The cast replacements in the lead roles have brought about a revisit to the show that has given me such vaudevillian pleasure on more than one occasion this past year. My fellow critics have all rolled over wagging their tails to declare The Producers as good as ever. If only it were. Obviously, everyone wishes the two talented replacements the best. I'm afraid that if the show were as good as ever, Brad Oscar would be Nathan Lane, Steven Weber would be Matthew Broderick, and Christmas would have arrived early on Broadway this year.
The arrogant producers of The Producers have provoked a public-relations disaster, putting unnecessary pressure on a show that seemed destined to run for a century. You will have read that the performer who originally took over the role of Max Bialystock from Mr. Lane was the award-winning British character actor Henry Goodman. He was a first-rate Shylock at the Royal National Theatre. He was in every aspect a bold, unexpected choice for The Producers--the very opposite of Nathan Lane. I would have loved to have seen him in the role to see what he could do with it, what he could re-invent. But Mr. Goodman was fired after 32 performances (before he could open to the critics). Apparently he wasn't getting the laughs, although he was getting the standing ovations. The sweetheart producers of the show--who invented the $480 Broadway ticket out of the kindness of their hearts--didn't trouble to inform Mr. Goodman personally of the decision. Nor did the director, Susan Stroman. It was left to his agent in London to call him with the news as he came offstage after a matinee.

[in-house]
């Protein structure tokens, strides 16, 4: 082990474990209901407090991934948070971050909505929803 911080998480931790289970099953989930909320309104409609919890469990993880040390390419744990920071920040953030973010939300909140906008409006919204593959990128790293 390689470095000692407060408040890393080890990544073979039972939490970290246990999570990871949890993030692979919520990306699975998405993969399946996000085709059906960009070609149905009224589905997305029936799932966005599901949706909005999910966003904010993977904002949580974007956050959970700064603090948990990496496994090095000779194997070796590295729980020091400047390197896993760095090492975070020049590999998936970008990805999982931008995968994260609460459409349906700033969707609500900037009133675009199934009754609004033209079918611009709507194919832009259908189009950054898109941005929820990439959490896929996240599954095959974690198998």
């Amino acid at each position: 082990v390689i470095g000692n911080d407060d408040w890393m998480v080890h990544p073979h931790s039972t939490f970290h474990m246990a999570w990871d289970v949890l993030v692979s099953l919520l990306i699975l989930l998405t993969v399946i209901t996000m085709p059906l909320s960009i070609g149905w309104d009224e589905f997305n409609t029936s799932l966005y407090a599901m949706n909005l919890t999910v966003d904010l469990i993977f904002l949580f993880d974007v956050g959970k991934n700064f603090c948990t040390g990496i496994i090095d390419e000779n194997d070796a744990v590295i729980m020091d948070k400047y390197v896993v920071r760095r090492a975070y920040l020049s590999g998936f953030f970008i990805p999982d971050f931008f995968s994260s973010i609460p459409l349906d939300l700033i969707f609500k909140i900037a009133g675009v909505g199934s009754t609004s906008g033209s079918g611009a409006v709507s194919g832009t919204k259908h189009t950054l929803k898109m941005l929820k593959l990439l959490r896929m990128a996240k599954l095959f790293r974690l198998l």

Brad Oscar, who was the understudy for Mr. Lane and for Mr. Goodman--while shining in the show in the role of Franz, the Nazi pigeon-fancier and amateur dramatist--then took over the role of Max Bialystock for keeps. He's giving them what they really wanted in the first place: a Nathan Lane impersonation. Mr. Oscar is cloning the star's original performance too conscientiously.
I'll whisper this: Nathan Lane is also a clone of Nathan Lane. The star more or less gives the same broad performance whatever show he appears in. But the role of lovable-shyster theater producer Max Bialystock could have been made for him, and he relished Max's outrageous comic size. Though Mr. Lane has a full head of hair, for example, he styled it as a comb-over in tribute to Zero Mostel; though he lost a lot of weight during the production, he deliberately kept his clothes baggy. But the gifted Mr. Oscar looks on the young side for Max and has yet to cut loose and find his own character.
Mr. Weber, the former star of the long-running TV series Wings, doesn't quite ignite as the eternally panicked accountant Leo Bloom, though he's charming enough. One wishes that he would impersonate the nebbish less and seize the emotional territory more.
The production still catches fire gloriously with the manic high camp of the great Gary Beach as Roger DeBris and the equally great Roger Bart as Carmen Ghia. They had me in stitches, as always. I tip my hat to their astonishing comic energy and talent. With Cady Huffman as the bombshell Ulla, they're the indispensable engine room of the show, and I trust the three of them are being rewarded with a king's ransom. You feel your pulse start to race with their entrances. When that happens, all is well with the showbiz world, and Mr. Oscar and Mr. Weber begin to relax more, too, as the audience warms to their performances.
The production itself--the Mel Brooks Show--is still in good shape after a year. As good as ever? Alas, you can't go home again and, as lovers say, it depends what you mean by "ever."